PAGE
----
Vascularized Composite Allotransplantation of the Hand (HandCTA)
|The safety and scientific validity of this study is the responsibility of the study sponsor and investigators. Listing a study does not mean it has been evaluated by the U.S. Federal Government. Know the risks and potential benefits of clinical studies and talk to your health care provider before participating. Read our disclaimer for details.|
|ClinicalTrials.gov Identifier: NCT00711373|
Recruitment Status : Recruiting
First Posted : July 8, 2008
Last Update Posted : January 25, 2018
|Condition or disease||Intervention/treatment||Phase|
|Upper Extremity Injuries||Procedure: Allogeneic hand transplantation||Phase 2|
At the Christine M. Kleinert Institute in Louisville, Kentucky, we are recruiting patients for a research protocol that is underway for Composite Tissue Allotransplantation of the Hand. This study is not for all upper extremity injuries, but it is a possibility for some.
The Hand Surgeons at Kleinert, Kutz and Associates and the Christine M. Kleinert Institute performed the first hand transplant in the United States. This patient is doing very well, and is now almost 15 years post transplant. We have also transplanted seven other recipients, including a bilateral recipient. For more information visit www.handtransplant.com.
While hand transplantation is a viable option for select upper extremity amputees, there are significant risks that must be understood before a patient can decide whether hand transplantation is the right option for him or her. The major risk is the systemic immunosuppression that all current hand transplant recipients must take.
As part of this clinical trial of hand transplanation we are also offering a sub-study sub study to determine if cells isolated from fat tissue can be used to control the immune response against the graft. This population of cells that will be isolated from fat tissue is called the stromal vascular fraction (SVF) and has been used on an experimental basis in patients who have problems with blood vessels in their legs, with patients who have received a bone marrow transplant, and with patients who have Chron's disease. These trials have also been experimental. To date, there have been no cases where the SVF cells isolated from and used in the same patient have been associated with harmful side effects.
In this optional sub-study SVF isolated from the patient's own fat tissue would be injected into the graft at the time of transplant, or at the time of a rejection episode. We hope that these cells will help the hand and the nerves heal, and help control your immune systems response against the donor hand. However, this is an experimental study and we don't know if this will work or not. After your transplant and the injection of the SVF cells you will be followed and treated the same as any other hand transplant recipient in this clinical trial.
This sub-study is optional. Subjects can choose to not participate in this sub-study and still be able to participate in the hand transplant clinical trial.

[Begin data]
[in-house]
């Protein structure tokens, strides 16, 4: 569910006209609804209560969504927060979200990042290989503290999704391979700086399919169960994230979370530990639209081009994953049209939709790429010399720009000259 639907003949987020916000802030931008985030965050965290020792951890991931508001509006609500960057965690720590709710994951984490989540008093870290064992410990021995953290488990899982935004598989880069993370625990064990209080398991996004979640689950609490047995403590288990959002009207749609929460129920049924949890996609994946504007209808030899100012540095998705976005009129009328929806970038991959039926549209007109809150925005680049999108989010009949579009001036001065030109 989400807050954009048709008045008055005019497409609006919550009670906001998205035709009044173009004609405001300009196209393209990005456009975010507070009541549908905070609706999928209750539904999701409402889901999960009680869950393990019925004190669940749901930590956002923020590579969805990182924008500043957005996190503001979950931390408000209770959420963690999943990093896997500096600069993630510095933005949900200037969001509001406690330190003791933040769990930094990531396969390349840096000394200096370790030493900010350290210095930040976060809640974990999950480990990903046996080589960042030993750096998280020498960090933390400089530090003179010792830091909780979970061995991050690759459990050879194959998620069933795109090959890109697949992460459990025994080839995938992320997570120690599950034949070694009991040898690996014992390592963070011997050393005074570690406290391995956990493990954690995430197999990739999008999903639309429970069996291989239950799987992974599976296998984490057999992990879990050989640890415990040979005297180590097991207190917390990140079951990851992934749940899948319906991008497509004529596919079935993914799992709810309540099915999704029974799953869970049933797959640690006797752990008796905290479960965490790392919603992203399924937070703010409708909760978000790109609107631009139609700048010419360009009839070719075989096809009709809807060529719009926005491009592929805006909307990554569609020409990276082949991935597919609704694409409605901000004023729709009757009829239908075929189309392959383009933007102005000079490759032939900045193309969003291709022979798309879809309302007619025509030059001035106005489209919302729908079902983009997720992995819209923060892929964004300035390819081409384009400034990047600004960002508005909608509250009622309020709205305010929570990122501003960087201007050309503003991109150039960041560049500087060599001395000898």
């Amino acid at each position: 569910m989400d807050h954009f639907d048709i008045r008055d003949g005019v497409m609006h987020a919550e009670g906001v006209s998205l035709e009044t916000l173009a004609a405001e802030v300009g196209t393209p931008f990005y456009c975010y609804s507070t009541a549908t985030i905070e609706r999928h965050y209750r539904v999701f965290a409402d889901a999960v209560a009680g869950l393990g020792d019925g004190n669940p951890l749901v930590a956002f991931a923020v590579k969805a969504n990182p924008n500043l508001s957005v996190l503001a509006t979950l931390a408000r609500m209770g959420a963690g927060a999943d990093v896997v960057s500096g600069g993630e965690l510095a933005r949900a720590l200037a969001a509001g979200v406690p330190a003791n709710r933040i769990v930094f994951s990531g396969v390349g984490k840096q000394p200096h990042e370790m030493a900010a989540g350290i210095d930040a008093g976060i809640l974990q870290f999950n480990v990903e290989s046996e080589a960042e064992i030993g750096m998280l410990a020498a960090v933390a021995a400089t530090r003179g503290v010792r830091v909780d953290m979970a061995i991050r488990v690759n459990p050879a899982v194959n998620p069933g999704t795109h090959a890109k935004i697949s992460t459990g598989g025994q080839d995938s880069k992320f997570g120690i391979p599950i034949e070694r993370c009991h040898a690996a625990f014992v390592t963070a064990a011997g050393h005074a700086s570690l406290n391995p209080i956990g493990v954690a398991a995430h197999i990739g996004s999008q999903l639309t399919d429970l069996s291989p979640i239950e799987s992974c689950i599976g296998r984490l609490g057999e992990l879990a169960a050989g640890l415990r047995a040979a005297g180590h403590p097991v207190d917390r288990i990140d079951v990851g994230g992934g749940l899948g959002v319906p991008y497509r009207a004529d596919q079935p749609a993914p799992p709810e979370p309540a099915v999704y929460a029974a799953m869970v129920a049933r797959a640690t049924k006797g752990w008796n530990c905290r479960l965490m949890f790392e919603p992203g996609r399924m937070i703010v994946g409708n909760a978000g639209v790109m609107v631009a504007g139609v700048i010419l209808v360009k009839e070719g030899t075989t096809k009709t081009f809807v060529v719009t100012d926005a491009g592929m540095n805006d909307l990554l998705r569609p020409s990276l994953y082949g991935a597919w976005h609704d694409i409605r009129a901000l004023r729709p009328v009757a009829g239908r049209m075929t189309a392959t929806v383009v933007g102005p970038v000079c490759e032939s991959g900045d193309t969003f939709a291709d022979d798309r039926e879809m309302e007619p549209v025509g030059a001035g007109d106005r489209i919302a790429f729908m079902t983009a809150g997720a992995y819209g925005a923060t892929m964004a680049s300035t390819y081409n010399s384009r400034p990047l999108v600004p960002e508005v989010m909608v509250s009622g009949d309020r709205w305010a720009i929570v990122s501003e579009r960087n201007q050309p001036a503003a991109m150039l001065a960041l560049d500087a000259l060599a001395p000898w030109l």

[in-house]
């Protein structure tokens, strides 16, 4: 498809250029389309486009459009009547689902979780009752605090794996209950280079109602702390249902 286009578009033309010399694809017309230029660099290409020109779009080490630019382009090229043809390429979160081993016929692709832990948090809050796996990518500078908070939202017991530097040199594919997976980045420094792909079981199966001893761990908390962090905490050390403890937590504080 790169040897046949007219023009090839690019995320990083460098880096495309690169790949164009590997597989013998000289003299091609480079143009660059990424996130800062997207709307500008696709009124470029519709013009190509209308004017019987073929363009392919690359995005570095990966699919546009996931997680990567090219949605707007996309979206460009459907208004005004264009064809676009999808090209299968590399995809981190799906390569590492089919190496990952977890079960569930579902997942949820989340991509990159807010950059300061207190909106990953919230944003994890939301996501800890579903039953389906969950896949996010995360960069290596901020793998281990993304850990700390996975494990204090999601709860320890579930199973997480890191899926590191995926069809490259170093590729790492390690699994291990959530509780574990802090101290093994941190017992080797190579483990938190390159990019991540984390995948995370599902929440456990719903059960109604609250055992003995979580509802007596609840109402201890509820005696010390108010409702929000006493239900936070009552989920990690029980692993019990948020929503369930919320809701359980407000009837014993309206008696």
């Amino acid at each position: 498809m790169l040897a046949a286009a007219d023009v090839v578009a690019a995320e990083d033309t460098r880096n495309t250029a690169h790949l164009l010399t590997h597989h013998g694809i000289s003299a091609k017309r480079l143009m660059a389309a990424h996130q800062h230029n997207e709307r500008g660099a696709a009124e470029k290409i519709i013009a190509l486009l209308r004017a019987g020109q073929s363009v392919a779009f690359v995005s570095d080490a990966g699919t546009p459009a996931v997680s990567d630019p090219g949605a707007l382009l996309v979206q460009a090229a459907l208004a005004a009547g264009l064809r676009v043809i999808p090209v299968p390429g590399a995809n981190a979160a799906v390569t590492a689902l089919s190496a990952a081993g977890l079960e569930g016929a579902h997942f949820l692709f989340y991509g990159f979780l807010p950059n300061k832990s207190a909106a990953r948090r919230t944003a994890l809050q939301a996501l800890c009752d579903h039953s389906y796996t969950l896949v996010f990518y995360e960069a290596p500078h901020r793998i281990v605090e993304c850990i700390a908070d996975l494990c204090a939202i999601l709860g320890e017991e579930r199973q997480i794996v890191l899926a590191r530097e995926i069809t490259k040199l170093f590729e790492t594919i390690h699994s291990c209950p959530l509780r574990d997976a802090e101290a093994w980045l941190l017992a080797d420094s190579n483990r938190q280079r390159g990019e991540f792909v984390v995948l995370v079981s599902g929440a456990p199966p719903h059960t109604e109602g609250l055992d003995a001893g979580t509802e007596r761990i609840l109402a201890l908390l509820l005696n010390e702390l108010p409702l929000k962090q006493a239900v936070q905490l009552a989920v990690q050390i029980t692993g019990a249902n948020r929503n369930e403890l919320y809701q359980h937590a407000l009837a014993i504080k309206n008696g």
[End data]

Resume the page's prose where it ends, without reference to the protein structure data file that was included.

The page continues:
|Study Type :||Interventional (Clinical Trial)|
|Estimated Enrollment :||20 participants|
|Intervention Model:||Single Group Assignment|
|Masking:||None (Open Label)|
|Official Title:||Vascularized Composite Allotransplantation of the Hand|
|Study Start Date :||June 1998|
|Estimated Primary Completion Date :||June 2019|
|Estimated Study Completion Date :||June 2019|
|Experimental: Unilateral and Bilateral Amputees||
Procedure: Allogeneic hand transplantation
Surgical reconstruction of part or all of the hands and/or hands and forearm using tissue from a non-living donor
- functioning allograft [ Time Frame: Monthly functional analysis for first three months and then on an annual basis for the life of the graft ]Subjects will be monitored in Louisville for three months. After that subject will be monitored for function of the allograft on an annual basis or as clinical course indicates. We are requesting that subjects allow function to be evaluated on an annual basis for the life of the graft.
- document and manage complications associated with Composite Tissue allotransplantation [ Time Frame: monthly labs for the first year, then bi-monthly for the first five years, or as clincial course indicates ]Transplant recipients will have drug levels drawn weekly and then monthly until target blood levels of immunosuppression are acheived. We will then have blood drawn monthly and then quarterly as time progresses. We are requesting that subjects allow us to follow them for the life of the graft.
To learn more about this study, you or your doctor may contact the study research staff using the contact information provided by the sponsor.
Please refer to this study by its ClinicalTrials.gov identifier (NCT number): NCT00711373
|Contact: Tuna Ozyurekoglu, MDfirstname.lastname@example.org|
|Contact: Donna Stacy, RNemail@example.com|
|United States, Kentucky|
|Kleinert Kutz and Associates/Jewish Hospital and St. Mary's Healthcare||Recruiting|
|Louisville, Kentucky, United States, 40202|
|Contact: Donna Stacy, RN 502-562-0313 firstname.lastname@example.org|
|Contact: Christina L Kaufman, PhD 502-562-0390 email@example.com|
|Principal Investigator: Chris Jones, MD|
|Principal Investigator: Tuna Ozyurekoglu, MD|
|Principal Investigator:||Chris Jones, MD||Jewish Hospital Transplant Center|
|Principal Investigator:||Tuna Ozyurekoglu, MD||Christine M. Kleinert Institute|